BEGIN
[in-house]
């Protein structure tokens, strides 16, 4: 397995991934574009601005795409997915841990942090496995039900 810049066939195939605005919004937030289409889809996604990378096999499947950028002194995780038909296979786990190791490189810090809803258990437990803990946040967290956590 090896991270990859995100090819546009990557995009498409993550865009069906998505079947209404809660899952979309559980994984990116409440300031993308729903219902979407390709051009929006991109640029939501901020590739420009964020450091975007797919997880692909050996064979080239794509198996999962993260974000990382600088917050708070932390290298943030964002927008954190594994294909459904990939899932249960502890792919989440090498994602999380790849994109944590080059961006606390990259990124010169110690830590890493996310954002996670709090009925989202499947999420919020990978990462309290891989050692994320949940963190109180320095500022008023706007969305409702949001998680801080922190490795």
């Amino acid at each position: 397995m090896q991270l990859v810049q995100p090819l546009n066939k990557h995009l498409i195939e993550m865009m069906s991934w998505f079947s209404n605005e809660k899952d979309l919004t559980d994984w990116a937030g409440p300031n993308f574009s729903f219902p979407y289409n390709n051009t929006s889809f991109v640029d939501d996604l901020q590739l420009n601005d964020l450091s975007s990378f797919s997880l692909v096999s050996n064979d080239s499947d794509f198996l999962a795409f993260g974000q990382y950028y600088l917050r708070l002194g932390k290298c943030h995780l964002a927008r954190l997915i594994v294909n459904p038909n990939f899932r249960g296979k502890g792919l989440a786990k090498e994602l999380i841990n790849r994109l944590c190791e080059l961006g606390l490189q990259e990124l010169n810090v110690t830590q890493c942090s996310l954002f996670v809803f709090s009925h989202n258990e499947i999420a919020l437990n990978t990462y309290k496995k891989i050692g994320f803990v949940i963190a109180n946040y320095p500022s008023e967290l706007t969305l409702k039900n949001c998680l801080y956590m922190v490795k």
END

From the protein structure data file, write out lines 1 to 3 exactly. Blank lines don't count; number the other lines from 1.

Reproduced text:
[in-house]
């Protein structure tokens, strides 16, 4: 397995991934574009601005795409997915841990942090496995039900 810049066939195939605005919004937030289409889809996604990378096999499947950028002194995780038909296979786990190791490189810090809803258990437990803990946040967290956590 090896991270990859995100090819546009990557995009498409993550865009069906998505079947209404809660899952979309559980994984990116409440300031993308729903219902979407390709051009929006991109640029939501901020590739420009964020450091975007797919997880692909050996064979080239794509198996999962993260974000990382600088917050708070932390290298943030964002927008954190594994294909459904990939899932249960502890792919989440090498994602999380790849994109944590080059961006606390990259990124010169110690830590890493996310954002996670709090009925989202499947999420919020990978990462309290891989050692994320949940963190109180320095500022008023706007969305409702949001998680801080922190490795």
């Amino acid at each position: 397995m090896q991270l990859v810049q995100p090819l546009n066939k990557h995009l498409i195939e993550m865009m069906s991934w998505f079947s209404n605005e809660k899952d979309l919004t559980d994984w990116a937030g409440p300031n993308f574009s729903f219902p979407y289409n390709n051009t929006s889809f991109v640029d939501d996604l901020q590739l420009n601005d964020l450091s975007s990378f797919s997880l692909v096999s050996n064979d080239s499947d794509f198996l999962a795409f993260g974000q990382y950028y600088l917050r708070l002194g932390k290298c943030h995780l964002a927008r954190l997915i594994v294909n459904p038909n990939f899932r249960g296979k502890g792919l989440a786990k090498e994602l999380i841990n790849r994109l944590c190791e080059l961006g606390l490189q990259e990124l010169n810090v110690t830590q890493c942090s996310l954002f996670v809803f709090s009925h989202n258990e499947i999420a919020l437990n990978t990462y309290k496995k891989i050692g994320f803990v949940i963190a109180n946040y320095p500022s008023e967290l706007t969305l409702k039900n949001c998680l801080y956590m922190v490795k």